Lot of marketers still don’t understand the importance, but if you are ignoring the mobile platform, then you are doing it at your own risk. Facebook had already announced that around 70% of their ad revenue comes from mobile, while Google announced earlier in 2015 that more than 50% searches on the portal globally are happening on mobile. With the advent of affordable smartphones and better internet speeds at lower costs, the mobile ecosystem is only going to expand further and along with it, we will see an increased use of apps and mobile searches. While a lot of people and companies are building apps and hoping that consumers will give many of them a part of their precious space in the mobile phones, others are betting heavily on responsive websites.
If you are a company that does even 10% of what you do online and are serious about the future of your business, then you have got to become serious about mobile marketing as well. The first myth that you need to debunk is that mobile marketing isn’t an altogether new phenomenon that is set to change your existing online marketing strategies, but is simply an extension to what you already do. Your mobile optimized site and how people reach it through their phones should be the first of your many concerns about how to tap the mobile potential.
We share with you some rock solid SEO tips to optimize your mobile site. You can connect with the author of the slideshare here – @aleyda
https://www.leadsquared.com/wp-content/uploads/2022/04/340-x-156-300x138.png00Shreya Singhhttps://www.leadsquared.com/wp-content/uploads/2022/04/340-x-156-300x138.pngShreya Singh2016-07-28 18:15:402021-07-07 10:42:13Mobile SEO – Simple tips to optimize your website
I’d rather go to my usual grocer who gives me fresh produce, personalized discounts and is familiar with my regular grocery buying behavior, than a fancy retail store whose ads do nothing other than boast. In fact, the next time I visit the market with a friend, I would tell them to go to bhaiyya.
That’s what taking time to build trust can do for your business.
Here, the story of Ashok Kumar, the CEO of Scripbox and his founding team would be apt. In a short time span of 4 years, he has succeeded in building a Financial Services brand that people trust.
Now when someone speaks mutual funds, not many of us pay real attention (I don’t). This can be partly blamed on the fact that the information available is so full of jargons that an average person doesn’t understand. Or maybe blame it on them ads where the guy at the end reads “Mutual funds are subject to market risks..yada yada”, at speeds the Flash may find tough to beat. Not really reassuring.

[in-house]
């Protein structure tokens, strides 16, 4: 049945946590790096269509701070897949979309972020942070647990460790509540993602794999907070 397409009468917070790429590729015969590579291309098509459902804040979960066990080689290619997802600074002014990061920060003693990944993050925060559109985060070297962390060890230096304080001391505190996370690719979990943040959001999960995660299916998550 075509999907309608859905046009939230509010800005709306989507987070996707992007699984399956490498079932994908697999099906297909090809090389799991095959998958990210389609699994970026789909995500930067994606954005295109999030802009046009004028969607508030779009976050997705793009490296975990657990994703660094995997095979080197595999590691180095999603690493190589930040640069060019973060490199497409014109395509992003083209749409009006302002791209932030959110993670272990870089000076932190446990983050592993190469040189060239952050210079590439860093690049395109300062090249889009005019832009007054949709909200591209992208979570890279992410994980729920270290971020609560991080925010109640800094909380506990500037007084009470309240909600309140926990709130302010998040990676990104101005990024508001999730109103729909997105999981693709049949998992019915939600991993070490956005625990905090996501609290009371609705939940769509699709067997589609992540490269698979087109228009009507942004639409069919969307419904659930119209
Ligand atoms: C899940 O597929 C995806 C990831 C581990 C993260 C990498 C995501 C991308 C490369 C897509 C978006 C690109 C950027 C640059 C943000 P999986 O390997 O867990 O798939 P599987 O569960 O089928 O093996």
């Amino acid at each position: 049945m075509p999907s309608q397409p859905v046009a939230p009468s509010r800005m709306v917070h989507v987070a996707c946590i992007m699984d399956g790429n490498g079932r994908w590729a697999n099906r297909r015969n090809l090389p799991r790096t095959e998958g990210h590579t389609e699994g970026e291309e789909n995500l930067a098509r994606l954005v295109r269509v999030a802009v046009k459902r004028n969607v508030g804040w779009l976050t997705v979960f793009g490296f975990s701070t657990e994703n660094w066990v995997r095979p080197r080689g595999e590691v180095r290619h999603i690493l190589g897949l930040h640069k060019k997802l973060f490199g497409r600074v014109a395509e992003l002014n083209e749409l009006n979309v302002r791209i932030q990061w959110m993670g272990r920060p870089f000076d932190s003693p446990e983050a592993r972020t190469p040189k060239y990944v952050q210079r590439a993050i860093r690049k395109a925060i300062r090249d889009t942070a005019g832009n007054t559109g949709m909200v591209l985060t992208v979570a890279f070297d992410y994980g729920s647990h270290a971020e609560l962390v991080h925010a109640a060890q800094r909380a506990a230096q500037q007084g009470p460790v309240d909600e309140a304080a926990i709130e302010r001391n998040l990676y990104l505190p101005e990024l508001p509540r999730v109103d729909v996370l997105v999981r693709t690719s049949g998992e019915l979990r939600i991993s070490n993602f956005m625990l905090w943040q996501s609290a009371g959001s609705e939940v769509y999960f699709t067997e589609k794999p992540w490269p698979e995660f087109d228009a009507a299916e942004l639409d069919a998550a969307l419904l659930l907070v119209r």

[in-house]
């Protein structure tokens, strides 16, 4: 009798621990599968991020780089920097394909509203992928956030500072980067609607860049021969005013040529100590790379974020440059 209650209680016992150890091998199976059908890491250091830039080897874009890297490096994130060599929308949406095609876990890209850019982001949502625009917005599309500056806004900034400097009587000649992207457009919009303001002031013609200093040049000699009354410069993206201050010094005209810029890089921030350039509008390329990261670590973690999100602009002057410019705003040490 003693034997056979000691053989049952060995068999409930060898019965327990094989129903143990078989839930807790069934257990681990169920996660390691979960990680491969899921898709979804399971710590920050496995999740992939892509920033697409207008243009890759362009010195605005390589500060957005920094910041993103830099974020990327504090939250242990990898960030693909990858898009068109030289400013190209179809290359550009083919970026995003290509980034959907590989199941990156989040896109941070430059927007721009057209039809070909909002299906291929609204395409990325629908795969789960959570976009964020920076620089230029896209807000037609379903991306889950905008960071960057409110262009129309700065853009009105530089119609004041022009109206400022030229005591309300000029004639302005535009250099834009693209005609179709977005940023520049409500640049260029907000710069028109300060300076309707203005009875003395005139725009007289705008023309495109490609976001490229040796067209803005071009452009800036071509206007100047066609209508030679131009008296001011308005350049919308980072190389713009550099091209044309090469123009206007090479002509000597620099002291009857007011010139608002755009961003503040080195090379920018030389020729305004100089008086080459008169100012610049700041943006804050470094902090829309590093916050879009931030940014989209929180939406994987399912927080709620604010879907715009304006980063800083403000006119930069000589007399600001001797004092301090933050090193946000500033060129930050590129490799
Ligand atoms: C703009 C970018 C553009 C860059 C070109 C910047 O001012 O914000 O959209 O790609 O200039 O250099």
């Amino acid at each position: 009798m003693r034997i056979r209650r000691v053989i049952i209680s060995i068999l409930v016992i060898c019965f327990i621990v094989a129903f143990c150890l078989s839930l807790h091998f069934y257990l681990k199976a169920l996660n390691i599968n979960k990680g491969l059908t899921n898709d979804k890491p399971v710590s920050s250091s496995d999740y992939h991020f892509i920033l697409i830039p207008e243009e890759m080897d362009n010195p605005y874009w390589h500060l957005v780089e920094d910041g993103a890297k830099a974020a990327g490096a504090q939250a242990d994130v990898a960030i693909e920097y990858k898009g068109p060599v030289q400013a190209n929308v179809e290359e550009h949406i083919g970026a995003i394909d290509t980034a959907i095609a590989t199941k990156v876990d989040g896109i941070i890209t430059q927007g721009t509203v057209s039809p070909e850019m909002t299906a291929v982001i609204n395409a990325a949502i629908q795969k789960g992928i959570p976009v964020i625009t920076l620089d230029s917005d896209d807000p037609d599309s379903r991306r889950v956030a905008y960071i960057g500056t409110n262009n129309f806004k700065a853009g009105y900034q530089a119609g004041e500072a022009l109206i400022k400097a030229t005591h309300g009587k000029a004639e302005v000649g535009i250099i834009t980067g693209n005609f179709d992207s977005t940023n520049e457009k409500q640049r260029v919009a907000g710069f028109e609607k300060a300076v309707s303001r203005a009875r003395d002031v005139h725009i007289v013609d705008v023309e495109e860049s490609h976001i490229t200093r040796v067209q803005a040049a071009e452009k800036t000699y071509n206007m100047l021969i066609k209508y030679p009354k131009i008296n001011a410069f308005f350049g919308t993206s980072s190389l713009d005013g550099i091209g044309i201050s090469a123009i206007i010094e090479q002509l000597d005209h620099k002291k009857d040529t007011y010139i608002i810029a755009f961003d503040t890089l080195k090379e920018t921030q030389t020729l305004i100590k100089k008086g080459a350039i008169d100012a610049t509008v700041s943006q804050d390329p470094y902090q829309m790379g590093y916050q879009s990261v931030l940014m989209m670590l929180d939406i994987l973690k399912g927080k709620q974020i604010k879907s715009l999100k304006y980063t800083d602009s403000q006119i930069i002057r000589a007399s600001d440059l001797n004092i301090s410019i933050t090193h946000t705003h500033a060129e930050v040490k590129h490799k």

But Ashok had found success by investing in mutual funds. So he thought he’d make it easy for others as well. That’s how he became a part of Scripbox. Because in India, managing your personal finances is not a skill that’s taught anywhere.
Ashok and the team realized that their industry was a niche one, with only one crore of our huge 120 crore population actively investing in mutual funds. Out of this, 70% were first-time users. The initial years of their operations, therefore, were spent on building trust.
But again, can you really just trust people with your money? That too, online? There are a few simple rules that are at play here.
In financial planning, there’s a problem of unlimited choice, with limited or no education to guide you along. Psychology suggests that if people are given less options, they are more likely to buy something than if they are given hundreds of choices.
There are around 8000 types of mutual funds out there. It’s really easy to get lost in all that. To prevent this, Scripbox brought down the choices to just 8, making the decision process shorter and simpler.
Team Scripbox never bombards a prospect’s inbox unnecessarily. Rather, they wait for a visitor to view the website at least three times, before a mail was sent out. They also made sure that the mails would educate the prospect on what they want rather than push sales.
This patience finally paid off in the form of prospects’ trust.
Let me tell you the story of Ankit Chowdhary, the founder of iService. The go-to kid when your gadgets get broken, Ankit was quite popular in college. The unfortunate breaking of the iPhone his dad had bought for him led to a frantic hunt for spare parts around the country (iPhones weren’t as prominent a few years back), and fixing it himself.
Soon his skill translated into his business and he graduated out of fixing phones from his home for pocket money to a full-fledged business. He began to gather customers slowly.
The key here was that the services he provided were prompt and efficient.
They never set unrealistic expectations for the clients, and always delivered on what they promised. As a result, both trust and customer base began to grow. People who had gotten their phone fixed began telling their friends about it.
This one time, a guy visiting his friend in Goa recommended iService, because the said friend was in the middle of a broken iPhone crisis. So strong was the recommendation, that he ended up travelling to and fro from Bangalore, simply to get his phone fixed. Not only was he satisfied with the service, he stated that the entire encounter cost him less than what was quoted by other dealers.
Ankit attributes almost 50% of his clientele to word of mouth (which is the birth child of trust, of course).